Skip to content

‘A Brief Inquiry Into Online Relationships’: The 1975’s most prophetic work so far

“Healy’s understanding of the impact moves to provide human contact on an interactive and real level — leading to the penultimate understanding that trying to live is succeeding in not dying.”

I know titularly this article is going to piss some people off — and rightfully it should — however much I miss the guitar-driven sound that The 1975 had on their self-titled debut, A Brief Inquiry Into Online Relationships has easily slid into one of my favorite albums.

The album follows singer Matty Healy’s journey of recovery and healing as well as how the internet, social media and human interaction played a part. Furthermore, the album while, nodding to Healy’s recovery, heavily takes on the true role of our online interactions and where the line is between reality and the internet.

Not only does it have depth lyrically, but the overall mood of the album is one that has diversity and sway — no two tracks are identical. But they still flow together. “I Always Wanna Die (Sometimes)” fits into “TWOTIMETWOTIMETWOTIME” the same way that “Love It If We Made It” and “Its Not Living (If Its Not With You)” ease into “The Man Who Married A Robot.”

Delving into the heart of the album, there are a few songs that need some attention. “Be My Mistake” and “Surrounded By Heads And Bodies” are reminiscent of the 2003 era emo stylings of Dashboard Confessional.

“The Man Who Married A Robot” is a Siri spoken tale on an internet troll who marries the internet — the man dies alone in his house but “you can go on his Facebook.” It is both good and mildly terrifying to know that the internet will forever live on so to speak and that regardless of what happens to us, so do our stories — good and bad.

Notably, “Love It If We Made It” is a modern reboot of “We Didn’t Start the Fire” — throwing our behaviors in our face one blurry timeline scroll in a song while mimicking the cycle of news. This song was also written entirely in retweets and uses the infamous “Thank you, Kayne, very cool” tweet to bolster the problems the internet and social media have placed upon the modern world.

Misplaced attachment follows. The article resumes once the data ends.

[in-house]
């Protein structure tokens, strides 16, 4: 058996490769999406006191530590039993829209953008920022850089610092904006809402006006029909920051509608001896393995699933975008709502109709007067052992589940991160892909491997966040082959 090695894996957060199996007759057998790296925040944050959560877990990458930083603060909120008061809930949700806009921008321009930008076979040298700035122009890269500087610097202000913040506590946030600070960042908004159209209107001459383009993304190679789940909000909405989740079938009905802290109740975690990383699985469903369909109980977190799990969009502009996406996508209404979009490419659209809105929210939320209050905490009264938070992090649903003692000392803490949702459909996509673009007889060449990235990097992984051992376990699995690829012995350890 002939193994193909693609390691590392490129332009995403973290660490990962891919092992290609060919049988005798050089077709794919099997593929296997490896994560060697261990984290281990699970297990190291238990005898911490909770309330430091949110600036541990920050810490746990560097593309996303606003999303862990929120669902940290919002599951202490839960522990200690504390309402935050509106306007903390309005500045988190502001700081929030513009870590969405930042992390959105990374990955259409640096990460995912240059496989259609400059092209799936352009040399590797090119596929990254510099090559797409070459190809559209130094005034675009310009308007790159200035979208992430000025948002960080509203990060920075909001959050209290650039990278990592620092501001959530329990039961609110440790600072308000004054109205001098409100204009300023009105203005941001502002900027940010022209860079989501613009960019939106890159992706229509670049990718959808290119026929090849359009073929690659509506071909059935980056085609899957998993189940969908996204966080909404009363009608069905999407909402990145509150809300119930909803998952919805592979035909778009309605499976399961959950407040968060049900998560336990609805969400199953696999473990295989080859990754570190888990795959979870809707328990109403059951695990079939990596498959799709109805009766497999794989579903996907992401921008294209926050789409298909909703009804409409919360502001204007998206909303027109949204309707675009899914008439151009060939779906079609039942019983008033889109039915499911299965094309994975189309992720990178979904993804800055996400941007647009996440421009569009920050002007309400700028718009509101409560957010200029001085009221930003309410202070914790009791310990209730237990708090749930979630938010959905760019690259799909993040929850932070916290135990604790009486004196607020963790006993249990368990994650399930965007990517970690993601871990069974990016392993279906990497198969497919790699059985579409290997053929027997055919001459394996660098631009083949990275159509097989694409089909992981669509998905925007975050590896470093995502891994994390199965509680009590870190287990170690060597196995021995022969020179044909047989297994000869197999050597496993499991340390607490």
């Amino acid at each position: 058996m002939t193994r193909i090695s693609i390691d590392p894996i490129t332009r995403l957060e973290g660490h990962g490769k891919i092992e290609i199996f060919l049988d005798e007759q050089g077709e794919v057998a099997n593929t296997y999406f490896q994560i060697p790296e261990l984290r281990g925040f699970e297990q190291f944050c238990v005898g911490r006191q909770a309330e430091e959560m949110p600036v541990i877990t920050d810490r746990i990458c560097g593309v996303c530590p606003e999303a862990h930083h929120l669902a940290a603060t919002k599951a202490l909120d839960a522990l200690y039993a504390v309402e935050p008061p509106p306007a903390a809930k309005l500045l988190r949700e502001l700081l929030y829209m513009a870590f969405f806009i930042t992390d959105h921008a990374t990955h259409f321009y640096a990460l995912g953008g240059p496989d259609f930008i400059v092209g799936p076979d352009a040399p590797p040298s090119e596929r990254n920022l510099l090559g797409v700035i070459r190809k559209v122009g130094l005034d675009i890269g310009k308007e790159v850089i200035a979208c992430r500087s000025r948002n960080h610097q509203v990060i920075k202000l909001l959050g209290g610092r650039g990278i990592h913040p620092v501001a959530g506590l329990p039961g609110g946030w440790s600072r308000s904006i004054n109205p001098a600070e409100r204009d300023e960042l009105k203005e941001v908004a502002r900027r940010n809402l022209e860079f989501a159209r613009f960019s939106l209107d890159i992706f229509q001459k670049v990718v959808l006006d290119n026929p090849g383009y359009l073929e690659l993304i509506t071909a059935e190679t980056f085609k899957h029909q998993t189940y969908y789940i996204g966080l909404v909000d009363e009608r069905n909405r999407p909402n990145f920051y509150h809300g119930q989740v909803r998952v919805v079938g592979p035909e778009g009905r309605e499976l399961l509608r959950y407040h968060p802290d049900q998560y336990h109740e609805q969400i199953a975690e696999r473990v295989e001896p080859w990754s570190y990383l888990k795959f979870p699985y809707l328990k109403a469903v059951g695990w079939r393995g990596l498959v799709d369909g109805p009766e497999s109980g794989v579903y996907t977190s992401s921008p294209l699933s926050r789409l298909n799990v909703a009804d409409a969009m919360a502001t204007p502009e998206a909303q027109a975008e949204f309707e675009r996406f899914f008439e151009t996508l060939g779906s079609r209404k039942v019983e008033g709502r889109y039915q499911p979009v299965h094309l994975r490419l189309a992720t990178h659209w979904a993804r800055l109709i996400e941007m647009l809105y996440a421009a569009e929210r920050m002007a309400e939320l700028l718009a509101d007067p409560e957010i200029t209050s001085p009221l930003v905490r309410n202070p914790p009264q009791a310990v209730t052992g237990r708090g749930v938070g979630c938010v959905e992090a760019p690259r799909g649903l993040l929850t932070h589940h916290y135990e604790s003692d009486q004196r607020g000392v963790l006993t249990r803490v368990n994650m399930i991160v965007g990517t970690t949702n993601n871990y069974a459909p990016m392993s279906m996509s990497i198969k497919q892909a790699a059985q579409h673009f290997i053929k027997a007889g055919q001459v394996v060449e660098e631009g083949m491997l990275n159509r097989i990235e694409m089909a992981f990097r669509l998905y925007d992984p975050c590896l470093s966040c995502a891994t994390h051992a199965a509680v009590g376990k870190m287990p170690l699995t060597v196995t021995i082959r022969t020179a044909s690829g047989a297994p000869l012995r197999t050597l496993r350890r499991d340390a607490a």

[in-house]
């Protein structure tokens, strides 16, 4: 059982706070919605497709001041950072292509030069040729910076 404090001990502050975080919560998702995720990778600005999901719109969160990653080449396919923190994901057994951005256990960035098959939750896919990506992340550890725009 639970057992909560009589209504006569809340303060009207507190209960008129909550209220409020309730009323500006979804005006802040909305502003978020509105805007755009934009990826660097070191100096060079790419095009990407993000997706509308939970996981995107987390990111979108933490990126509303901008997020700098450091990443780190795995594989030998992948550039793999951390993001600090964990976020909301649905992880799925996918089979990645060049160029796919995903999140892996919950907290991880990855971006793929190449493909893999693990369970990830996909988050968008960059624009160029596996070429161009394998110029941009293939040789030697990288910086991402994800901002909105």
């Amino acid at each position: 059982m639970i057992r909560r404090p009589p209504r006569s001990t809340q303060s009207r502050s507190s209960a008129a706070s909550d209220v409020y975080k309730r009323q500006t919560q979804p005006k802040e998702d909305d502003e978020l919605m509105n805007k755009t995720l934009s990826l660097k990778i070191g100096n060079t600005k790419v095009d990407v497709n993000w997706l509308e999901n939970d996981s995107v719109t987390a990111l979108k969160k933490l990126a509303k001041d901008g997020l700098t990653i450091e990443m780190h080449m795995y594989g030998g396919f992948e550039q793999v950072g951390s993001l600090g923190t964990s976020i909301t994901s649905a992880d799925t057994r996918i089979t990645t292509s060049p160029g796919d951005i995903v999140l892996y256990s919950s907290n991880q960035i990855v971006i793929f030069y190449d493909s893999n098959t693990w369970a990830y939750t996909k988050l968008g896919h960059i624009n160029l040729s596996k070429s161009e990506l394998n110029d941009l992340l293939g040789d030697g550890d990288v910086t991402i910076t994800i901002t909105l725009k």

Smearing the line between auto-tuning and his real voice, singer Matty Healy uses “I Like America and America Likes Me” to show the unprocessable speed with which the internet throws things at us. 

Moving past the general issues the internet brings to society, the album then dives into the relationships portion with “Sincerity Is Scary.” The track hones in on the question of your online persona and your real personality. How can these two concepts exist in the same person if they aren’t the same? The dissonance that these personalities have – a meticulously crafted online one and then the human part — creates a veil that stops real human connections. Healy is simply asking if the listener is willing to open themselves to real-life connections.

“Give Yourself a Try” is an introspective look by Healy, what could have been done differently, better? The song also alludes to two different suicides — Joy Division’s Ian Curtis and a 16-year old fan. This song is countered with the affirming “I Always Wanna Die (Sometimes)” which is simply asking the listener to try, “If you can’t survive; just try.”

Throughout A Brief Inquiry Into Online Relationships, the album takes the listener on a journey both of healing and on seeing the internet’s issues. Healy’s understanding of the impact moves to provide human contact on an interactive and real level — leading to the penultimate understanding that trying to live is succeeding in not dying.

You can stream the album here and purchase tickets to their upcoming spring tour here.

error: Content is protected !!
%d bloggers like this: